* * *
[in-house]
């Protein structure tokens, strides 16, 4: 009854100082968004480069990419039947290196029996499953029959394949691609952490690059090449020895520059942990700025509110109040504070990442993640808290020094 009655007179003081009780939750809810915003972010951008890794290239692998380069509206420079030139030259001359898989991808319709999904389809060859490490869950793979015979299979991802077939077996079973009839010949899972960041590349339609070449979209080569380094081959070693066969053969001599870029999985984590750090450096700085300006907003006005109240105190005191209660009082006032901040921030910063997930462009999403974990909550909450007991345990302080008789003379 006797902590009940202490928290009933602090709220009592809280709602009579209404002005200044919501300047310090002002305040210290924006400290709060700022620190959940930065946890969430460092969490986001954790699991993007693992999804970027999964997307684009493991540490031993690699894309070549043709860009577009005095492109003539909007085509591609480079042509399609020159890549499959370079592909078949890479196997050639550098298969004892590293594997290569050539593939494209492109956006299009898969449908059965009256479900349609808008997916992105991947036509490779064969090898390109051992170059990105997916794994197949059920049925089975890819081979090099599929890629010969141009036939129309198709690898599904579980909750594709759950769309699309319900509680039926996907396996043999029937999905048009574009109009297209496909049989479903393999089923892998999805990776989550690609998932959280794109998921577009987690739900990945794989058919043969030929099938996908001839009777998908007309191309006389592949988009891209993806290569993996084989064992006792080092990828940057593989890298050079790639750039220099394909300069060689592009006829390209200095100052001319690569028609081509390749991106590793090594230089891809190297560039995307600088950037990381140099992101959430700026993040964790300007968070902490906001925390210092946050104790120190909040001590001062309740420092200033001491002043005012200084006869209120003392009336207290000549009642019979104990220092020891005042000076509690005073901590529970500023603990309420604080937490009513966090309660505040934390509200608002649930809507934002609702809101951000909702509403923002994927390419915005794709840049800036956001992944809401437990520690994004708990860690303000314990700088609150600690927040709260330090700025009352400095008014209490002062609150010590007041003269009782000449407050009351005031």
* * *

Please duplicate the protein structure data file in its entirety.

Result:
[in-house]
């Protein structure tokens, strides 16, 4: 009854100082968004480069990419039947290196029996499953029959394949691609952490690059090449020895520059942990700025509110109040504070990442993640808290020094 009655007179003081009780939750809810915003972010951008890794290239692998380069509206420079030139030259001359898989991808319709999904389809060859490490869950793979015979299979991802077939077996079973009839010949899972960041590349339609070449979209080569380094081959070693066969053969001599870029999985984590750090450096700085300006907003006005109240105190005191209660009082006032901040921030910063997930462009999403974990909550909450007991345990302080008789003379 006797902590009940202490928290009933602090709220009592809280709602009579209404002005200044919501300047310090002002305040210290924006400290709060700022620190959940930065946890969430460092969490986001954790699991993007693992999804970027999964997307684009493991540490031993690699894309070549043709860009577009005095492109003539909007085509591609480079042509399609020159890549499959370079592909078949890479196997050639550098298969004892590293594997290569050539593939494209492109956006299009898969449908059965009256479900349609808008997916992105991947036509490779064969090898390109051992170059990105997916794994197949059920049925089975890819081979090099599929890629010969141009036939129309198709690898599904579980909750594709759950769309699309319900509680039926996907396996043999029937999905048009574009109009297209496909049989479903393999089923892998999805990776989550690609998932959280794109998921577009987690739900990945794989058919043969030929099938996908001839009777998908007309191309006389592949988009891209993806290569993996084989064992006792080092990828940057593989890298050079790639750039220099394909300069060689592009006829390209200095100052001319690569028609081509390749991106590793090594230089891809190297560039995307600088950037990381140099992101959430700026993040964790300007968070902490906001925390210092946050104790120190909040001590001062309740420092200033001491002043005012200084006869209120003392009336207290000549009642019979104990220092020891005042000076509690005073901590529970500023603990309420604080937490009513966090309660505040934390509200608002649930809507934002609702809101951000909702509403923002994927390419915005794709840049800036956001992944809401437990520690994004708990860690303000314990700088609150600690927040709260330090700025009352400095008014209490002062609150010590007041003269009782000449407050009351005031």